“Jefferson said: ‘The legitimate powers of government extend to such acts only as are injurious to others.’ It’s not the purpose of government to protect people from actions injurious to themselves. When you try to protect people from their own bad decisions, you’re protecting them from life itself. … You’re depriving them of the right to the pursuit of happiness. You’re condemning them to a less than human existence on the grounds they’re incompetent to live a truly human one. … you treat the citizens of this country as though they’re all hopelessly senile or as children who can never be regarded as grown up enough to make decisions for themselves and be responsible for them.”
“An intriguing and absorbing novel, The Trojan Project is set squarely in the middle of today’s political climate. [It] can be classified as both fiction and nonfiction. Taking current events and realities, Contoski has woven a masterful tale of technological horror, finishing with an uncommon and totally unanticipated ending. Your attention is held until the very last period–and beyond.” –Writer’s Choice Literary Journal
“There is a conversation in The Trojan Project that is better than any history lesson, or class or professor that you could ever imagine. Reading through this dialogue–which is powerful and provocative steeped-in-truth fiction–transformed me. I felt that my American heritage was rehabilitated. Listen up, America! This book contains relevant and necessary information for every individual in this country today. It’s that powerful.” –Lori Crever, host of TV show “30 Minutes with the Author”
“This reviewer rarely reads fiction books, but was so impressed with Contoski’s nonfiction title, Makers and Takers, that I ordered The Trojan Project, a novel about one man’s discovery of a computer ‘virus’ that affects people as it spreads through the nation’s telephone network. He tries to warn people, but no one believes him. [The author] keeps you in suspense from the outset. … Once the plot thickens, the ‘virus’ enters, and a lady is introduced, it becomes even more engrossing. … The Trojan Project is a gripping tale of intrigue. Should [the hero] expose the secret project [to manipulate the virus to take control of the U.S. government] at the risk of their lives and his family’s lives, or should he collaborate … to use the virus to reform America? That is the question. Contoski here takes advantage of his environmental, investment and economics expertise, incorporating vast information into how America could be reformed, by including real problems of the government today–laws, facts and experiences of real people. The story has a surprise ending and is a lesson in moral action as well. While The Trojan Project is touted as a novel of intrigue, it can also be classified as a ‘factional’ book.” –A. Heath Jarrett, editor Jarrett’s Journal
“The Trojan Project is a high-tech mystery set in Minneapolis and Washington, D.C. It has everything: suspense, violence and sex. Don’t worry. You can even let your ten or eleven-year old read it. Even my Christian Conservative friends would find it morally enlightening for their children. … Summed up simply, it is an engrossing novel about one man’s effort to protect himself and his family while helping society in general and as a consequence. … There is plenty of suspense and mystery to keep the reader involved and libertarian philosophy is sprinkled liberally throughout. Upon finishing The Trojan Project the reader has been through an intriguing novel and a short course in how our government started and how we got where we are. … Put a few copies on the gift list for your friends who are apologists for big government. This is one libertarian book they will read and perhaps it will cause them to think.” –Rich Osness in Minnesota Libertarian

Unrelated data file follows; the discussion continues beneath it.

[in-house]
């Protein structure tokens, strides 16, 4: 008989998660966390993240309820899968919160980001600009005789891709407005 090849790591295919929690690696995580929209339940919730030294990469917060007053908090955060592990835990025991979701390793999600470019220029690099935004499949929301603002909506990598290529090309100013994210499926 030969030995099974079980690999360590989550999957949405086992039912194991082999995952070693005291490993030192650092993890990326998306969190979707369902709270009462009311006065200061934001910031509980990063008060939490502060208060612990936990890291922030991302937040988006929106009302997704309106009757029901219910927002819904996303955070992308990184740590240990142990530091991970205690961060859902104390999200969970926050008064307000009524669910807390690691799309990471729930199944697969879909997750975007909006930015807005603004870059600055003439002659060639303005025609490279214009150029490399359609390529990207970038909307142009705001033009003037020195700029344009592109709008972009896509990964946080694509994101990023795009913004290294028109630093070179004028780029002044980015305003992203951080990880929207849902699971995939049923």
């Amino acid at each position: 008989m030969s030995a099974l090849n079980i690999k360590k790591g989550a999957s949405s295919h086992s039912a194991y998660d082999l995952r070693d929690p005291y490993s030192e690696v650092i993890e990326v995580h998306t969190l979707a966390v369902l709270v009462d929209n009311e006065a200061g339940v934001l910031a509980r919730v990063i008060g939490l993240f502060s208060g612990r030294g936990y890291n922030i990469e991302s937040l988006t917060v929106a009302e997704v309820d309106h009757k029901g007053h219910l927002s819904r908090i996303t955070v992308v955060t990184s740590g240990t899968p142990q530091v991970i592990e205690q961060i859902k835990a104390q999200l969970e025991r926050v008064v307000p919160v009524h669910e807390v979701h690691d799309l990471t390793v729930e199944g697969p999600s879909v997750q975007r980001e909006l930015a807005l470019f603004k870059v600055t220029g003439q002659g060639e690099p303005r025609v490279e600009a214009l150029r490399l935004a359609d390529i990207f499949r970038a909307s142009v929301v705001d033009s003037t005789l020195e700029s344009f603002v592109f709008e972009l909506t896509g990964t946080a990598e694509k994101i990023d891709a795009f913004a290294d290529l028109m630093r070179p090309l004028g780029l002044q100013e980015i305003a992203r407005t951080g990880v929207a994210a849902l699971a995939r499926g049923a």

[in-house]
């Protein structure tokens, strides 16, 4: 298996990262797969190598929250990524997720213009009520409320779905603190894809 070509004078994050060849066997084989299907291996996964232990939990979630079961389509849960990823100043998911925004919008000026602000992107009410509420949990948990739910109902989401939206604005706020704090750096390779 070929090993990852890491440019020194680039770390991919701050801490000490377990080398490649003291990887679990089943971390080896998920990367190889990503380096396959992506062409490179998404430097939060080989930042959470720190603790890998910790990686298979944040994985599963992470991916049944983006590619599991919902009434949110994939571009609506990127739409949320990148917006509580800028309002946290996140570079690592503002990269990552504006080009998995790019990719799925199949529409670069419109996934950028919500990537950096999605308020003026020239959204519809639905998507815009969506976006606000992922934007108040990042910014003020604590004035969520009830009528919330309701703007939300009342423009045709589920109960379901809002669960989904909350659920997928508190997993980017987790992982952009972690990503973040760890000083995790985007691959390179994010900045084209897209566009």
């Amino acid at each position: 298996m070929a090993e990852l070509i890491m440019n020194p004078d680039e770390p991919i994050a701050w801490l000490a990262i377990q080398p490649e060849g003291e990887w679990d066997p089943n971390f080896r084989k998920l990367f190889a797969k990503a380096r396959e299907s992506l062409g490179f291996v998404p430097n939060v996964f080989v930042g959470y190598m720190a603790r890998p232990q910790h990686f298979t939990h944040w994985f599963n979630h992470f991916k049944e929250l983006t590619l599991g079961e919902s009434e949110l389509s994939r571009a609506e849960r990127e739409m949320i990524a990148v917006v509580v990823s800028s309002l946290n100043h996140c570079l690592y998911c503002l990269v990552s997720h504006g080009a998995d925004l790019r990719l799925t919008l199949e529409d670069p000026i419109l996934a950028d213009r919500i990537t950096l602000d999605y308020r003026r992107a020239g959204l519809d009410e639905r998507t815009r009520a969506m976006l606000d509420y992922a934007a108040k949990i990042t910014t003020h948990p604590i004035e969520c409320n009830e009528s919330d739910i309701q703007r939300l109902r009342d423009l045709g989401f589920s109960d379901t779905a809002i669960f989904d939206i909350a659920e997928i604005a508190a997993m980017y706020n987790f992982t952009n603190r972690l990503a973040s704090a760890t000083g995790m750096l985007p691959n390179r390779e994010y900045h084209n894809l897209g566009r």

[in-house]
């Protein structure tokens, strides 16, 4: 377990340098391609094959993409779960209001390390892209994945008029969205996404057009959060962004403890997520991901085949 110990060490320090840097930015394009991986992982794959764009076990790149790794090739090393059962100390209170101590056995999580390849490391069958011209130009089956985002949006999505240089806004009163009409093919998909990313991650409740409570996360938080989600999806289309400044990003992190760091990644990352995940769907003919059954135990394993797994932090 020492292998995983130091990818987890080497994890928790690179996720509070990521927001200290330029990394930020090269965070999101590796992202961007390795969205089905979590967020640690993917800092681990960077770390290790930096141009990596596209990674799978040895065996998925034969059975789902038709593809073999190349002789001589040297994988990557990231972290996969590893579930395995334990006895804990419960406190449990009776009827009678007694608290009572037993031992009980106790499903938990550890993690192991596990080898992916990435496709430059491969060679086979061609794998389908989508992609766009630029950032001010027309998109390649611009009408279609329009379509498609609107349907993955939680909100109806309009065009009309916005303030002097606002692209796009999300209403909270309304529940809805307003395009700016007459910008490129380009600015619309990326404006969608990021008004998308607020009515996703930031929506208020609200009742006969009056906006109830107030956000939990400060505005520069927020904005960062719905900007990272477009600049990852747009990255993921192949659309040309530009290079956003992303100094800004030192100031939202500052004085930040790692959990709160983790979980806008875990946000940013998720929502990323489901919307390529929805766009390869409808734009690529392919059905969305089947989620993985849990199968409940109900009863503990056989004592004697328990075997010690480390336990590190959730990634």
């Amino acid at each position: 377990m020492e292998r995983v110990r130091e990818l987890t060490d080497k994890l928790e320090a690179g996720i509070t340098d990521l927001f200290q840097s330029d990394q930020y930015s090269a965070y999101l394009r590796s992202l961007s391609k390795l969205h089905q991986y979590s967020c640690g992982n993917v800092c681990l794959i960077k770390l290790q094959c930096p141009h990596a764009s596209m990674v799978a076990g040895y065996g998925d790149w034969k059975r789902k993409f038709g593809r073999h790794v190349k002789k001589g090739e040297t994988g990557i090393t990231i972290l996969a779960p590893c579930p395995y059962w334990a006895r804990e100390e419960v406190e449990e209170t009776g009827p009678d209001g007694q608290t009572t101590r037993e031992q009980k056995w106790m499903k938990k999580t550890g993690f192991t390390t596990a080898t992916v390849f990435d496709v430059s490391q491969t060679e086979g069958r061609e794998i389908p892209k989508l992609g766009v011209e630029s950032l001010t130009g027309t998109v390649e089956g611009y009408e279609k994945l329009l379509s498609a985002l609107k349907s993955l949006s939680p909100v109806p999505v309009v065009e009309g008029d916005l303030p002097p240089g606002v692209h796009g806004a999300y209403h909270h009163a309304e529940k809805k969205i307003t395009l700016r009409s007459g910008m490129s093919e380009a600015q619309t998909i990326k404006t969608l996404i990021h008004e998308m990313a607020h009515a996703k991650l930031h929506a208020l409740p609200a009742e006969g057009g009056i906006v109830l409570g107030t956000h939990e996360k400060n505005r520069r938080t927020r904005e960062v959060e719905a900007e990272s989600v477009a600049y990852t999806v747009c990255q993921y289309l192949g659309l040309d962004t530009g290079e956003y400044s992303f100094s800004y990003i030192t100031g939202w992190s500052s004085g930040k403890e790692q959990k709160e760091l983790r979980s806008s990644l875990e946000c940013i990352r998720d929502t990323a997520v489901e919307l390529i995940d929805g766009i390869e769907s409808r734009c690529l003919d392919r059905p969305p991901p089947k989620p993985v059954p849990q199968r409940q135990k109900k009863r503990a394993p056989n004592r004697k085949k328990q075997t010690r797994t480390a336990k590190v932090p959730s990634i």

“The Trojan Project is entertaining, informative, and engaging. Easy to pick up, and hard to put down, The Trojan Project grips the reader from page one and won’t let go!” –Midwest Book Review
“The Trojan Project is an exciting technological thriller. … The story begins with a series of puzzling events. … The cause is discovered to be a computer virus that is spread through the telephone network and is capable of affecting people. There is a plot to manipulate the virus to take control of the government, a plot that includes murder. One man stands against the dire conspiracy while he is compelled to make the difficult choices that could lead to salvation or ruin for our Constitution-based system of governance. The Trojan Project plays out significant political arguments in a fictional format that often makes their points and states their positions more clearly than many a dusty tome of political science.” –Diane Donovan (former book review editor for the Chicago Tribune) in Reviewer’s Bookwatch
“[This book] is a technological fantasy set amid today’s political realities as one man discovers a computer ‘virus’ that affects people and is spread through the telephone network. He defeats the plan of a cynical US Senator to use the virus to infect voters with the idea of electing him president. During the pivotal conversation with the senator, which forms the core of the book, the protagonist details his vision of a libertarian society and economy run under the principles of the Constitution.” –Jeanne Bojarski in Show Me Freedom
The Trojan Project is “very enlightening and intellectually stimulating … a product of careful thought, deep conviction and concern for personal freedom … an extraordinary, provocative presentation.” –Jonathon E. Weber
The Trojan Project has “a conversation that is better than the Galt Speech in Atlas Shrugged.” –Franklin Haws, DPM.